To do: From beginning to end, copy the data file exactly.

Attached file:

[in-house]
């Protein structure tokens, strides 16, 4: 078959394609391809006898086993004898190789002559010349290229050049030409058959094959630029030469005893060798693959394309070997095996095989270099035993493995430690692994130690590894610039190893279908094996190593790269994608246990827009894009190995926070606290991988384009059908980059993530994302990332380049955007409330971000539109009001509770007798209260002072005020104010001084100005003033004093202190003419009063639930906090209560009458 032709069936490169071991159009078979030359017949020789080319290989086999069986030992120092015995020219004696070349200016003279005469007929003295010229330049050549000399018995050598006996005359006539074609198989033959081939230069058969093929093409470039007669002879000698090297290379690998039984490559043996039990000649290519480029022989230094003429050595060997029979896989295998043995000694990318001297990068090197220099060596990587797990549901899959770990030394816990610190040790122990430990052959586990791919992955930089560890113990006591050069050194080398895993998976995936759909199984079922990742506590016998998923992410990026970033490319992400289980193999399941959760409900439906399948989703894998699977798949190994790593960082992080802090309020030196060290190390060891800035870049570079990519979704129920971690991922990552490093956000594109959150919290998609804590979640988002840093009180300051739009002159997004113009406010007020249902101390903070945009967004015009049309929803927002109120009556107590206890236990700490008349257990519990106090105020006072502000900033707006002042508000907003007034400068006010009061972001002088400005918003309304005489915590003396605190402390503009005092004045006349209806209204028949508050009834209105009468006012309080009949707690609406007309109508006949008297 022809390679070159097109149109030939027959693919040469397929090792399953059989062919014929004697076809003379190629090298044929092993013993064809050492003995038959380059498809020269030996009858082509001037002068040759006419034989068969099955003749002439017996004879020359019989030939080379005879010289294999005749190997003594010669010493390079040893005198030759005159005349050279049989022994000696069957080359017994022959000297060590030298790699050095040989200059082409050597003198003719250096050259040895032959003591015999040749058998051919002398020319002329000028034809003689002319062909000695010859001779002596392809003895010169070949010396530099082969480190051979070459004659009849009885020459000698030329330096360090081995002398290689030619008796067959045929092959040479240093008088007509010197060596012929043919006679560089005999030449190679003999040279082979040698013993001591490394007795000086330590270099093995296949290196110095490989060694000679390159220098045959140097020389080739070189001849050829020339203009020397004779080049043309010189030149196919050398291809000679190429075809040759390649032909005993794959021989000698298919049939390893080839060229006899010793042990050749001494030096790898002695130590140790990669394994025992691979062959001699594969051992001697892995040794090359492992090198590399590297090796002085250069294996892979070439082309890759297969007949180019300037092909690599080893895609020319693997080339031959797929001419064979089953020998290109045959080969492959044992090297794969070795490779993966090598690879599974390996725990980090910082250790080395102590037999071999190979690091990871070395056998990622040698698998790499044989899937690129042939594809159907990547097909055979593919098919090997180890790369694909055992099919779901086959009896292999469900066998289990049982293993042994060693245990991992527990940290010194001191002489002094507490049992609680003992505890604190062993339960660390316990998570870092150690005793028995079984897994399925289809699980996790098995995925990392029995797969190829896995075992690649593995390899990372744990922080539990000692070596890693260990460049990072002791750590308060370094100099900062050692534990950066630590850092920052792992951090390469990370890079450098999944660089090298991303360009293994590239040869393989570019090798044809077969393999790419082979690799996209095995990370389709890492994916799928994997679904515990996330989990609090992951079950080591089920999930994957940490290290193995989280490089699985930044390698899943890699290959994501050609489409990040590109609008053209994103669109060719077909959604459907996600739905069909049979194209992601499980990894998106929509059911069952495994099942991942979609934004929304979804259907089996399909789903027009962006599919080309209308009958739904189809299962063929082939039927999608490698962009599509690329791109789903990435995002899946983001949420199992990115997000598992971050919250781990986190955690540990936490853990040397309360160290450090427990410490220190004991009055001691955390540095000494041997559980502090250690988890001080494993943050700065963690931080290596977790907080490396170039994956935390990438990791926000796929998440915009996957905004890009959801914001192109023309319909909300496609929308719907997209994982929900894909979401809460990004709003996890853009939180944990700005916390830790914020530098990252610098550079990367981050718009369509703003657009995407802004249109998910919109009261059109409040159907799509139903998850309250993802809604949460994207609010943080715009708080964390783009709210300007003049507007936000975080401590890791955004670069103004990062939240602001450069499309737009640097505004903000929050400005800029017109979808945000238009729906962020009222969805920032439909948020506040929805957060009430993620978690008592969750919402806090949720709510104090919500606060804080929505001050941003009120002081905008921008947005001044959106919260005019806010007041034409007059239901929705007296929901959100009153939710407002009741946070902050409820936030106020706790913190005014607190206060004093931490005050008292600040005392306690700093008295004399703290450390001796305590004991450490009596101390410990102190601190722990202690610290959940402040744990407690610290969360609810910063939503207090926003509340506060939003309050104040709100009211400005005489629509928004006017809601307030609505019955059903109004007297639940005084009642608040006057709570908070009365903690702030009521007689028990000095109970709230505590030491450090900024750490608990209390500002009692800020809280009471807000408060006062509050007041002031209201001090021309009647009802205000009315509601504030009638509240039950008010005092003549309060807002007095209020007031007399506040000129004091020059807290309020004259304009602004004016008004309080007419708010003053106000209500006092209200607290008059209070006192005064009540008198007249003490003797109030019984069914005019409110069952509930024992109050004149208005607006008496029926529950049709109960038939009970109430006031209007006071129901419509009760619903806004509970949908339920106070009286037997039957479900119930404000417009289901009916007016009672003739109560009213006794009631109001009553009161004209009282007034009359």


[in-house]
């Protein structure tokens, strides 16, 4: 078959394609391809006898086993004898190789002559010349290229050049030409058959094959630029030469005893060798693959394309070997095996095989270099035993493995430690692994130690590894610039190893279908094996190593790269994608246990827009894009190995926070606290991988384009059908980059993530994302990332380049955007409330971000539109009001509770007798209260002072005020104010001084100005003033004093202190003419009063639930906090209560009458 032709069936490169071991159009078979030359017949020789080319290989086999069986030992120092015995020219004696070349200016003279005469007929003295010229330049050549000399018995050598006996005359006539074609198989033959081939230069058969093929093409470039007669002879000698090297290379690998039984490559043996039990000649290519480029022989230094003429050595060997029979896989295998043995000694990318001297990068090197220099060596990587797990549901899959770990030394816990610190040790122990430990052959586990791919992955930089560890113990006591050069050194080398895993998976995936759909199984079922990742506590016998998923992410990026970033490319992400289980193999399941959760409900439906399948989703894998699977798949190994790593960082992080802090309020030196060290190390060891800035870049570079990519979704129920971690991922990552490093956000594109959150919290998609804590979640988002840093009180300051739009002159997004113009406010007020249902101390903070945009967004015009049309929803927002109120009556107590206890236990700490008349257990519990106090105020006072502000900033707006002042508000907003007034400068006010009061972001002088400005918003309304005489915590003396605190402390503009005092004045006349209806209204028949508050009834209105009468006012309080009949707690609406007309109508006949008297 022809390679070159097109149109030939027959693919040469397929090792399953059989062919014929004697076809003379190629090298044929092993013993064809050492003995038959380059498809020269030996009858082509001037002068040759006419034989068969099955003749002439017996004879020359019989030939080379005879010289294999005749190997003594010669010493390079040893005198030759005159005349050279049989022994000696069957080359017994022959000297060590030298790699050095040989200059082409050597003198003719250096050259040895032959003591015999040749058998051919002398020319002329000028034809003689002319062909000695010859001779002596392809003895010169070949010396530099082969480190051979070459004659009849009885020459000698030329330096360090081995002398290689030619008796067959045929092959040479240093008088007509010197060596012929043919006679560089005999030449190679003999040279082979040698013993001591490394007795000086330590270099093995296949290196110095490989060694000679390159220098045959140097020389080739070189001849050829020339203009020397004779080049043309010189030149196919050398291809000679190429075809040759390649032909005993794959021989000698298919049939390893080839060229006899010793042990050749001494030096790898002695130590140790990669394994025992691979062959001699594969051992001697892995040794090359492992090198590399590297090796002085250069294996892979070439082309890759297969007949180019300037092909690599080893895609020319693997080339031959797929001419064979089953020998290109045959080969492959044992090297794969070795490779993966090598690879599974390996725990980090910082250790080395102590037999071999190979690091990871070395056998990622040698698998790499044989899937690129042939594809159907990547097909055979593919098919090997180890790369694909055992099919779901086959009896292999469900066998289990049982293993042994060693245990991992527990940290010194001191002489002094507490049992609680003992505890604190062993339960660390316990998570870092150690005793028995079984897994399925289809699980996790098995995925990392029995797969190829896995075992690649593995390899990372744990922080539990000692070596890693260990460049990072002791750590308060370094100099900062050692534990950066630590850092920052792992951090390469990370890079450098999944660089090298991303360009293994590239040869393989570019090798044809077969393999790419082979690799996209095995990370389709890492994916799928994997679904515990996330989990609090992951079950080591089920999930994957940490290290193995989280490089699985930044390698899943890699290959994501050609489409990040590109609008053209994103669109060719077909959604459907996600739905069909049979194209992601499980990894998106929509059911069952495994099942991942979609934004929304979804259907089996399909789903027009962006599919080309209308009958739904189809299962063929082939039927999608490698962009599509690329791109789903990435995002899946983001949420199992990115997000598992971050919250781990986190955690540990936490853990040397309360160290450090427990410490220190004991009055001691955390540095000494041997559980502090250690988890001080494993943050700065963690931080290596977790907080490396170039994956935390990438990791926000796929998440915009996957905004890009959801914001192109023309319909909300496609929308719907997209994982929900894909979401809460990004709003996890853009939180944990700005916390830790914020530098990252610098550079990367981050718009369509703003657009995407802004249109998910919109009261059109409040159907799509139903998850309250993802809604949460994207609010943080715009708080964390783009709210300007003049507007936000975080401590890791955004670069103004990062939240602001450069499309737009640097505004903000929050400005800029017109979808945000238009729906962020009222969805920032439909948020506040929805957060009430993620978690008592969750919402806090949720709510104090919500606060804080929505001050941003009120002081905008921008947005001044959106919260005019806010007041034409007059239901929705007296929901959100009153939710407002009741946070902050409820936030106020706790913190005014607190206060004093931490005050008292600040005392306690700093008295004399703290450390001796305590004991450490009596101390410990102190601190722990202690610290959940402040744990407690610290969360609810910063939503207090926003509340506060939003309050104040709100009211400005005489629509928004006017809601307030609505019955059903109004007297639940005084009642608040006057709570908070009365903690702030009521007689028990000095109970709230505590030491450090900024750490608990209390500002009692800020809280009471807000408060006062509050007041002031209201001090021309009647009802205000009315509601504030009638509240039950008010005092003549309060807002007095209020007031007399506040000129004091020059807290309020004259304009602004004016008004309080007419708010003053106000209500006092209200607290008059209070006192005064009540008198007249003490003797109030019984069914005019409110069952509930024992109050004149208005607006008496029926529950049709109960038939009970109430006031209007006071129901419509009760619903806004509970949908339920106070009286037997039957479900119930404000417009289901009916007016009672003739109560009213006794009631109001009553009161004209009282007034009359």